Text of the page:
The fear, especially if you have a small store without a lot of traffic, is that you will get stuck with your last buy. Just as you receive the last shipment, your customers lose interest and you are making a new desk out of the cartons of books. In fact you can almost always make that last buy sell. It was your bargain best seller; you just need to push a little harder to make the last buy sell out. If you have seasonal sidewalk sales, it will sell then, or at an expo sale, or just during the holidays.

More often than not, the supplier sells out long before you run into an overstock situation, and you end up thinking you should have bought heavier on your second-to-last buy. Then you start building the next best seller. 

Extraordinary Popular Delusions and the Madness of Crowds, by Charles Mackay, first published in 1841, was a huge best seller as a bargain reprint in the 1980s, and probably would be again for many years to come if, say, Wordsworth Classics would bring it back (oh wait, they did! Order some now, this book sells).

Wednesday, July 17, 2013

Book Business Your Way

I've been a manager and a buyer for bookstores and wholesalers, managed a buying group, owned a bookstore and two wholesale companies. One thing I discovered over the years is that, if you own or manage a business, you tend to think of your customers as fitting within fairly easy to define boundaries. There are these customers here that do business this way, there are those over there that do business that way. This is a perception problem.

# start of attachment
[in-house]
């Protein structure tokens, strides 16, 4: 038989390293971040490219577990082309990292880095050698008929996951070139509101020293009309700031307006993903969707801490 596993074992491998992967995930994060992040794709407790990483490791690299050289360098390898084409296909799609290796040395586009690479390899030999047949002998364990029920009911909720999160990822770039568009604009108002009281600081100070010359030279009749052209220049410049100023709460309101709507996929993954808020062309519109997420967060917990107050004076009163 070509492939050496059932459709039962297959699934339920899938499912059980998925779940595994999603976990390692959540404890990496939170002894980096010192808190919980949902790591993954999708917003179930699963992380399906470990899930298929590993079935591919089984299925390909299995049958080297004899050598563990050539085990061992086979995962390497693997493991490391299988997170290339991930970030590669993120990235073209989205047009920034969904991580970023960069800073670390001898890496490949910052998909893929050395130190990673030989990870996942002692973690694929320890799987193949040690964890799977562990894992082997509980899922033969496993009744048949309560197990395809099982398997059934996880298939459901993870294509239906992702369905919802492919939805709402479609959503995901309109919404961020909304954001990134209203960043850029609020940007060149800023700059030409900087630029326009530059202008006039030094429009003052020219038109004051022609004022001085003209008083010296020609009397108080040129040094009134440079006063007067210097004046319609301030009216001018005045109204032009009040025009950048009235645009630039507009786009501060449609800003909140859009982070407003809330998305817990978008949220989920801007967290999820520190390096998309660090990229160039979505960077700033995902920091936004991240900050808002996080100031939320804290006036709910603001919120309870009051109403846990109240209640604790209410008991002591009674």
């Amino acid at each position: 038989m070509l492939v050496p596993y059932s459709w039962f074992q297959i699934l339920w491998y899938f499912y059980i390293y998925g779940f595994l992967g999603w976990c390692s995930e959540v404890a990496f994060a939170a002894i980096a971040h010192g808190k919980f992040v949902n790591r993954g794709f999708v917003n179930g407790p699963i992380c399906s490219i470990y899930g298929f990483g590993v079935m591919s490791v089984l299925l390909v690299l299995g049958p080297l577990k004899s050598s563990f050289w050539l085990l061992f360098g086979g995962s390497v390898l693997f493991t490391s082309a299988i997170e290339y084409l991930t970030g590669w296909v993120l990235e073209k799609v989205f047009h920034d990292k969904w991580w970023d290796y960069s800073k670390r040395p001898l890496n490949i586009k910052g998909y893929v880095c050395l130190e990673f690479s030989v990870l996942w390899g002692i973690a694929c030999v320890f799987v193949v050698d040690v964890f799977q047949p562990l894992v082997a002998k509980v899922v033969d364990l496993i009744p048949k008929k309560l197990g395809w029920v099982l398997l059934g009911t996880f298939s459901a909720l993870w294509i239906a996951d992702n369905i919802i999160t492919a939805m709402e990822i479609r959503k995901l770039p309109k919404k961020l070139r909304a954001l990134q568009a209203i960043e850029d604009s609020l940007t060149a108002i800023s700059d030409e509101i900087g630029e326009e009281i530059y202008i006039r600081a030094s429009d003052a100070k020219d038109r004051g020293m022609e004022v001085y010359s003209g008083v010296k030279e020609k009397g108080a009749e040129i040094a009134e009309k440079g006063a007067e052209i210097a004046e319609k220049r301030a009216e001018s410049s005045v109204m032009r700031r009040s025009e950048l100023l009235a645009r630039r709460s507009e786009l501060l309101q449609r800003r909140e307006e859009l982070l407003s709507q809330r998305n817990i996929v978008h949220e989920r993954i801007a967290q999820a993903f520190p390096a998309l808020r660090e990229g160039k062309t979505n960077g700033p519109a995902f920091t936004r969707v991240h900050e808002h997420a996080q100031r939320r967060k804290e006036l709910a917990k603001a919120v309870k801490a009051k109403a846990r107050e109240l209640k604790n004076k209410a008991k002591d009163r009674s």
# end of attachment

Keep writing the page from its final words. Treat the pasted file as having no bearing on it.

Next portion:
Entrepreneurs who buy into the bargain book wholesale business run into this problem early on. They see a particularly successful customer that buys large and often, and they ask why the sales team can't go find all the other customers in the world that match that profile; there must be so many. After all, one casual dining restaurant is duplicated with another name right next door and within a few years you have dozens of them, all successful. 

Even after years of trying, these recently-new book wholesalers will still sometimes wonder aloud why there is only one huge successful stand-alone surplus store that buys lots of books, or why they have only the one customer with the big mail order business that only sells bargain books, or how there can be only one regional chain of used bookstores that knows how to buy bargain. The thing is, all of these are actually the only ones doing it just the way they do it.

When I travel to visit customers, I will stop in at other bookstores in the area and see if I can meet the owner or the buyer, say hello, and do my best to convince them to buy bargain. I am struck, even at the smallest store level, by how unique each of these businesses is. There is the store with the maze of small rooms in an old apartment building they have gradually expanded to fill, or the stall in a hospital that has turned into a full service bookstore. A few stores are members of franchises, but seem to fit the corporate mold in signage only, being unique in how they buy, merchandise, and promote.